Atlanta History 50 Objects 6

Published on January 4th, 2016 |

0

History Center’s ‘Atlanta in 50 Objects’ to bring city’s roots into focus

What makes Atlanta “Atlanta” will come into sharp focus for newcomers and visitors to the city in the new Atlanta History Center exhibition “Atlanta in 50 Objects” that will be on display this year from Jan. 16 to July 10.

The Atlanta Skyline Looking South From North Avenue Bridge was a 1961 oil on board painting by Mary Louise "Puddin" Humphreys , who was one of the Atlanta art patrons who died in the Orly, France plane crash of 1962, which led to the founding of the Atlanta Memorial Arts Center.

The Atlanta Skyline Looking South From North Avenue Bridge was a 1961 oil on board painting by Mary Louise “Puddin” Humphreys , who was one of the Atlanta art patrons who died in the Orly, France plane crash of 1962, which led to the founding of the Atlanta Memorial Arts Center.

The exhibition is filled with prized Atlanta-rooted treasures – from Martin Luther King Jr.’s 1964 Nobel Peace Prize acceptance speech manuscript to Georgia Tech’s Ramblin’ Wreck and from a 1915 Coca-Cola bottle mold to a touchable plaster cast of Willie B’s handprints and plenty of surprises.

When History Center’s exhibition organizers first considered assembling a collection of 50 city-defining pieces, they decided the best experts were Atlantans themselves, residents who cheer the Braves and rue I-285 rush-hour traffic, understand how Civil War losses and civil rights victories helped forge the city’s identity.

This pewter souvenir shoe is engraved with the words "Atlanta Exposition 1895" and sold at the Cotton States Exposition held in Atlanta.

This pewter souvenir shoe is engraved with the words “Atlanta Exposition 1895” and sold at the Cotton States Exposition held in Atlanta.

Other pieces in “Atlanta in 50 Objects” that tell the tale of an ever-evolving city include: a CDC microscope, Atlanta Constitution editor Ralph McGill’s Presidential Medal of Freedom, a souvenir from the Cotton States Exposition, Priscilla the Pink Pig Christmas ride from Rich’s downtown department store, Hank Aaron’s 600th homerun bat and a soldier figurine from the original diorama at the Cyclorama.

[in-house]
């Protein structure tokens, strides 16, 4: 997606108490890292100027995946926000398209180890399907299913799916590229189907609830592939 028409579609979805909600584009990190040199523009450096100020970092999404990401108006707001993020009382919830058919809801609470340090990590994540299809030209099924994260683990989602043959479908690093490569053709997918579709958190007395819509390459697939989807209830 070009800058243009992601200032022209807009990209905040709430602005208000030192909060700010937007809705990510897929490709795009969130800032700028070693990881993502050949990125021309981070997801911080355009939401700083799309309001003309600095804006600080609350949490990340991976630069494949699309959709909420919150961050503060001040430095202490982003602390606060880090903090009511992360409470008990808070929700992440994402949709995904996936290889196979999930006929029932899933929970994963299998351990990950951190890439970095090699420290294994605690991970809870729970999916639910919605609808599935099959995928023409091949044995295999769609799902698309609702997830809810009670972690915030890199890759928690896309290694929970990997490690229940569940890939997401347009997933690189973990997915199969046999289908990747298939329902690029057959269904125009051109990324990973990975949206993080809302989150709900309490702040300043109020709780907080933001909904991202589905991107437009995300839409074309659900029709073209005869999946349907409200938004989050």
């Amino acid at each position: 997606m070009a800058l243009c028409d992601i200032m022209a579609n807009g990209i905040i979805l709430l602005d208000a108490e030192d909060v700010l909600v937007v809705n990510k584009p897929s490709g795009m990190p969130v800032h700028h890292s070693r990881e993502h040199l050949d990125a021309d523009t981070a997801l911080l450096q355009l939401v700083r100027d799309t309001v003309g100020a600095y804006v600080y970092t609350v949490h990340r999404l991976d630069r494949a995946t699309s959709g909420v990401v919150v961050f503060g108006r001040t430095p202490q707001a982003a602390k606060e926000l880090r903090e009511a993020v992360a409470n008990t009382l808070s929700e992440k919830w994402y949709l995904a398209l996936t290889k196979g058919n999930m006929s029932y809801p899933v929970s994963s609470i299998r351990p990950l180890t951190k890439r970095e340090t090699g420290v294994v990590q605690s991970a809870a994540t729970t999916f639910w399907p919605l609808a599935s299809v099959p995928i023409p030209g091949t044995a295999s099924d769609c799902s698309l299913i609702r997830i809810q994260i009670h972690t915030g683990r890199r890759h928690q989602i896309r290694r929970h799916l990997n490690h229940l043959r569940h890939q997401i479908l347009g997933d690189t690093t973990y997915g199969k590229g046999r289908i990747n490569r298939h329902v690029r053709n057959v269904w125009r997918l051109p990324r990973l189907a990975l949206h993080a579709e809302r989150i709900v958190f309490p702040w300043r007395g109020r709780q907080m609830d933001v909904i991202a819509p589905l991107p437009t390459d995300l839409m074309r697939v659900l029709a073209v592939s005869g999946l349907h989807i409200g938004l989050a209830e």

(The Cyclorama diorama will reopen in the new Lloyd and Mary Ann Whitaker Cyclorama building on the Atlanta History Center’s Buckhead campus in 2018. See earlier story here.)

The History Center began in November 2014 soliciting general ideas from the public through Facebook and other online platforms as well as a suggestion box on site. “Atlanta in 50 Objects” was shaped from the roughly 300 suggestions of themes received from individuals over three-plus months.

This decorative architectural bracket is from the Owl Room lounge of the Hotel Ansley, which opened in 1913 on the south side of Williams Street in Atlanta's Fairlie-Poplar district.

This decorative architectural bracket is from the Owl Room lounge of the Hotel Ansley, which opened in 1913 on the south side of Williams Street in Atlanta’s Fairlie-Poplar district.

The broad ideas contributed by the public reflected the city’s earliest history (with suggestions that the railroad and Civil War be represented) but also Atlanta’s changing landscape (immigration, the hip-hop music scene, the LGBTQ community and the rise of the TV production and film industry).

The city’s leaders across generations also were strong among suggestions, including Mayors Ivan Allen Jr., Maynard Jackson and Andrew Young and Coca-Cola Co. president and philanthropist Robert W. Woodruff.

In some cases History Center organizers were surprised by the ideas brought forward through the community-engagement process. For instance, nearly two decades after the 1996 Centennial Olympic Games were held here, the flame burns remarkably bright for a number of nominators.

This canteen and tinware from the Civil War were decorated as souvenirs after the war.

This canteen and tinware from the Civil War were decorated as souvenirs after the war.

Exhibition organizers were pleased at the multiple suggestions to include the Atlanta Games, given that the History Center has been home to the Centennial Olympic Games Museum since 2006, with one of the most significant U.S. exhibitions on the movement’s sport and history.
The Chattahoochee Raft Race and trees were other ideas that came in unexpectedly high in the nominations.